SDG 11: Catalysing Local Implementation of the SDGs in Asia
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With more than half the world’s population living in cities, it is widely understood that the development path that cities take will have profound implications for whether the countries will be able to achieve the SDGs.

Subnational reporting offers a way for many cities to track their own progress; at the same time it can also be used by national governments to better understand city needs, improve resource allocations, and incentivise new approaches and solutions.

This week, many policymakers will gather in New York to conduct voluntary national reviews (VNR) of 2030 Agenda for Sustainable Development with the specific aim of assessing progress on the Sustainable Development Goals (SDGs). Among the SDGs featured in the VNR process is SDG 11, with its explicit focus on cities and several other targets related to sustainable urban development under SDG 6, 7, 12, and 17. With more than half the world’s population living in cities, it is widely understood that the development path that cities take will have profound implications for whether the countries will be able to achieve the SDGs. By the same token, much evidence suggests that SDG 11 and other goals and targets related to cities are fundamental towards ensuring that fast-growing urban populations enjoy healthier environments, better jobs, and happier lives. This commentary reflects on some recent research to highlight both the challenges and opportunities to realising a more sustainable future for cities in Asia.

As in much of the world, Asian cities are facing significant issues with advancing sustainable urban development. On the one hand, rapid industrialisation has increased the access of millions to vital services such as electricity and sanitation. At the same time, however, growing demands for energy, water, and housing could lock-in unsustainable development patterns for decades to come. For instance, changing lifestyles, particularly in expanding cities across the region, are driving estimates that Asian cities alone will generate 1.8 billion tonnes of waste in year 2025, compared to 0.28 billion tonnes in 2012[1]. Other concerns can be found in data that suggests that, although the number of people in the Asia-Pacific with access to electricity has grown over the past 30 years, the total share of renewable energy in total energy consumption has fallen. Given that Asia-Pacific is the world’s largest consumer of natural resources and energy, how can cities chart a development path that safeguards the environment for current and future generations?[2]

Most if not all of the answers to this question lies in cities. Framed differently, the above challenges also present important opportunities for sustainable development in line with the SDGs. Indeed, there are a number of cities across the region that have managed to meet growing needs for energy and consumption by pursuing pollution-free growth; innovative solutions to these problems can be shared and spread. The SDGs, with their focus on a set of relatively ambitious and transformational goals, stand to help raise the profile of existing solutions and motivate other cities to adopt their own innovative approaches. In fact, many of our colleagues at the Institute for Global Environmental Strategies Bangkok Office have worked closely with an expanding group of front-runner environmental sustainable cities in Southeast Asia to showcase these innovative approaches (https://pub.iges.or.jp/pub/early-views-asean’s-‘frontrunner-cities’).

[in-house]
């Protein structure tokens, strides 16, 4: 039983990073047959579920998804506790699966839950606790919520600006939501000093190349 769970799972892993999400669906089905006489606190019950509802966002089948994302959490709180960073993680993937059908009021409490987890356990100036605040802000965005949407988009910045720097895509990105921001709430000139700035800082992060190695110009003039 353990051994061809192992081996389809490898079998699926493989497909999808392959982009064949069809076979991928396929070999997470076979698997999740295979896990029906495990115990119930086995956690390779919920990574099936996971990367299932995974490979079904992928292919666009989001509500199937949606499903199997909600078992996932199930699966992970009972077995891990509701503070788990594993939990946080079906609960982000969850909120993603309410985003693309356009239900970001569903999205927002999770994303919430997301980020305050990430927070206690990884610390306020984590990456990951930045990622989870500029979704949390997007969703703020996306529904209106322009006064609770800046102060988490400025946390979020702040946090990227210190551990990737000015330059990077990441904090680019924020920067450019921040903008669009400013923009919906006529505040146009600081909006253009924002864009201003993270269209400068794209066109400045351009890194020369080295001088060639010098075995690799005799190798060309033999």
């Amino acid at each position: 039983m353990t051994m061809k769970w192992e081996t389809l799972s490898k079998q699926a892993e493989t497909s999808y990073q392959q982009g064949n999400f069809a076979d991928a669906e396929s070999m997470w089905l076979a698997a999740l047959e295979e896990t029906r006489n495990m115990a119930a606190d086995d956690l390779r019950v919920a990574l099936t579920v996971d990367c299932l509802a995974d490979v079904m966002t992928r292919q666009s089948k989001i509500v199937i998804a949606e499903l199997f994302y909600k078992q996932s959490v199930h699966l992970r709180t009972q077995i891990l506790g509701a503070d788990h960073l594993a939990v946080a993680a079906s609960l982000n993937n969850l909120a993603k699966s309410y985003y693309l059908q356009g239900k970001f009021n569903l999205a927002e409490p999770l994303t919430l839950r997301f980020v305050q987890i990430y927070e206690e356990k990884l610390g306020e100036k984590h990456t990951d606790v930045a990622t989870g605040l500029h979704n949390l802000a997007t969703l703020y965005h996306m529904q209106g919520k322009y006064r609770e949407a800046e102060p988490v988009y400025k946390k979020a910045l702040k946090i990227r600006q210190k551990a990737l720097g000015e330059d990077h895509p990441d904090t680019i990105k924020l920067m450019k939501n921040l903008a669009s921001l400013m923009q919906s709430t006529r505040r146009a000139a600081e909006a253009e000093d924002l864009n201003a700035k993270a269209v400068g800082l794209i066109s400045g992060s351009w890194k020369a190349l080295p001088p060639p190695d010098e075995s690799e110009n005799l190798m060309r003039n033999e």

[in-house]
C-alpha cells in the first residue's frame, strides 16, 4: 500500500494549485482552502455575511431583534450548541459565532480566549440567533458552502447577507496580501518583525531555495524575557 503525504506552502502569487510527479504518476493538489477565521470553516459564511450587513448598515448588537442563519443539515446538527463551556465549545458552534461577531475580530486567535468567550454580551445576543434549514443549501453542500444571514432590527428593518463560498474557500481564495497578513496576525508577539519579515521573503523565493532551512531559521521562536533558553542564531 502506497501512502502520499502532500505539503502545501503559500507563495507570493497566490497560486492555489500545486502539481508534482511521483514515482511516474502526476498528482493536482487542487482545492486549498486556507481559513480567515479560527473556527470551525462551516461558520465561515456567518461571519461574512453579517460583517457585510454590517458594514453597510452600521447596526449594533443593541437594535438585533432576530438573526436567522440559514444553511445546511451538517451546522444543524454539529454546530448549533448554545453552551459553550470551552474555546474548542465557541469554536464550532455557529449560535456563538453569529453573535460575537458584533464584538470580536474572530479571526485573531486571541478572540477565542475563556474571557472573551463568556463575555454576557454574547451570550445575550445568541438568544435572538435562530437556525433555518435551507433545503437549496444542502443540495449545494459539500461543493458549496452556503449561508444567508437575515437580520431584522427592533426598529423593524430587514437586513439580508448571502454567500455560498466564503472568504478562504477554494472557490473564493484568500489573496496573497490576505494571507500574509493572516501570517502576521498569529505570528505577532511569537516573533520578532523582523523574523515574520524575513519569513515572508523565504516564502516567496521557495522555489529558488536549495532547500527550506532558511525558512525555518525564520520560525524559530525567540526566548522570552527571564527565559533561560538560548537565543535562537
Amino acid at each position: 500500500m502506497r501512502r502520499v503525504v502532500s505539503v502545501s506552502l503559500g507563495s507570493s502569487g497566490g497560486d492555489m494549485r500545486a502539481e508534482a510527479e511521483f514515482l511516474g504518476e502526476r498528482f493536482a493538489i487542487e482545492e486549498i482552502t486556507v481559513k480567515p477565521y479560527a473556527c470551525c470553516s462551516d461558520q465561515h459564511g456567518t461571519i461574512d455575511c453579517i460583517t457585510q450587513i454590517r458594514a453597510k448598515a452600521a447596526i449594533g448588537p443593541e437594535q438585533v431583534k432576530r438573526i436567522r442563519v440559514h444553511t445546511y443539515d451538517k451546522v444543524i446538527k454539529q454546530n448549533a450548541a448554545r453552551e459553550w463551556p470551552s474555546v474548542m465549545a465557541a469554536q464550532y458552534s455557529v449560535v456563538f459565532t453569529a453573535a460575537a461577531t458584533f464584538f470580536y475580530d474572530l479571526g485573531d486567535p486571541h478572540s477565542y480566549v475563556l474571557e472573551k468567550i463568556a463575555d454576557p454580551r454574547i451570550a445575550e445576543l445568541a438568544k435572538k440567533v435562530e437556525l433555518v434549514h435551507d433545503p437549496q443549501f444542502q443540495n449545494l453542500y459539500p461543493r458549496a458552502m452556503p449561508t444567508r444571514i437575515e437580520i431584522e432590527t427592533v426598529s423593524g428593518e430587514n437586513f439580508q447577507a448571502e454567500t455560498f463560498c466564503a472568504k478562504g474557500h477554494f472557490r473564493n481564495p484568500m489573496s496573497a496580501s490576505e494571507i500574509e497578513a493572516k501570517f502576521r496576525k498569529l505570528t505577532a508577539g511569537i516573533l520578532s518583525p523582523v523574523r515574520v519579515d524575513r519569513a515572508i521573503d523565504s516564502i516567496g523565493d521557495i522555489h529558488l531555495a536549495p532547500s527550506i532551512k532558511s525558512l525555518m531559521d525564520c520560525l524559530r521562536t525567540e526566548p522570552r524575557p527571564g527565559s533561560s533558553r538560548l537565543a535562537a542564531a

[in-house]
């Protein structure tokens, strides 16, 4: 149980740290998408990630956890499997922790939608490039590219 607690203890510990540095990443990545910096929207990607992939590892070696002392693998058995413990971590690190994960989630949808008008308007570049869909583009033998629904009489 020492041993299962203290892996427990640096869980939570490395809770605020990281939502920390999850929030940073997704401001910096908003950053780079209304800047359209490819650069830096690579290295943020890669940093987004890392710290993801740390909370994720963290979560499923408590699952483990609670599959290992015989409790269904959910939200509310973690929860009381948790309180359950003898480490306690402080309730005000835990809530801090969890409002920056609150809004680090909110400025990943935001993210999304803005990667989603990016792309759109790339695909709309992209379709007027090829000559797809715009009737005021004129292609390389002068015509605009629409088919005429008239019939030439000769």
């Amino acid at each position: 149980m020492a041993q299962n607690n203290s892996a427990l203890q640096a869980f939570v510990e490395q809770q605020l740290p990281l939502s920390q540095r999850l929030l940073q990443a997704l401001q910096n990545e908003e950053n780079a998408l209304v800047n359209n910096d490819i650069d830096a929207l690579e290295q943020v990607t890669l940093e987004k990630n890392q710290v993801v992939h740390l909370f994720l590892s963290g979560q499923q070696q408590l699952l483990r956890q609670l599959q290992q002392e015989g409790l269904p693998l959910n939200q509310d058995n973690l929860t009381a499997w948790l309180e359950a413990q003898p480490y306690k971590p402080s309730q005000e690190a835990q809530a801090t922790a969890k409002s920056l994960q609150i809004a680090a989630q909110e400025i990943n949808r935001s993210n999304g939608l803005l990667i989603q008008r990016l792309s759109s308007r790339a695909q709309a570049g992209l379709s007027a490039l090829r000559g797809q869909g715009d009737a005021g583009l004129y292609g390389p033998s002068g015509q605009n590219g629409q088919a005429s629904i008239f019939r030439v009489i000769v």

Despite the commendable efforts in Southeast Asia, achieving widespread sustainable urban development will not be easy. One significant obstacle is identifying and applying the right data to track progress. For example, although many of the targets for SDG 11 push the boundaries of traditional development models, some cities frequently struggle with gathering information. Even when such information is available, many local authorities face issues with selecting and using the data to inform decision-making. A soon-to-be published issue brief from our institute suggests that data gaps for the environmentally-related targets for SDGs 11 may pose some problems in the Philippines and Japan (particularly for time series data). At the same time, there are signs that these constraints can be overcome. In Japan, for instance, the city of Shimokawa Town (Hokkaido) has embraced the SDGs and worked closely with researchers to develop a set of proxy indicators from tax records, reflecting a strong local interest in socioeconomic equity. This experience raises the prospect that not only can such data gaps be overcome, but that the SDGs can serve as a roadmap for further improvements.

Drawing on the SDGs to help generate this forward motion is already on display in Japan. Three cities—Shimokawa, Toyama and Kitakyushu—are featured in a recent IGES report that borrows the structure of the VNRs but are tailored to the needs of subnational governments. This report can be thought of as a “Voluntary Local Review.” This kind of subnational reporting offers a way for many cities to track their own progress; at the same time it can also be used by national governments to better understand city needs, improve resource allocations, and incentivise new approaches and solutions. We look forward to sharing these lessons at a series of IGES side events at HLPF 2018 through our newly launched SDG website, and beyond the important discussions in New York during HLPF, including at the International Forum for a Sustainable Asia and the Pacific scheduled to coincide with the HLPF.

[1] UN Environment, AIT, ISWA, “Asia Waste Management Outlook”, 2017.

[2] https://www.unescap.org/publications/regional-cooperation-sustainable-energy-asia-and-pacific


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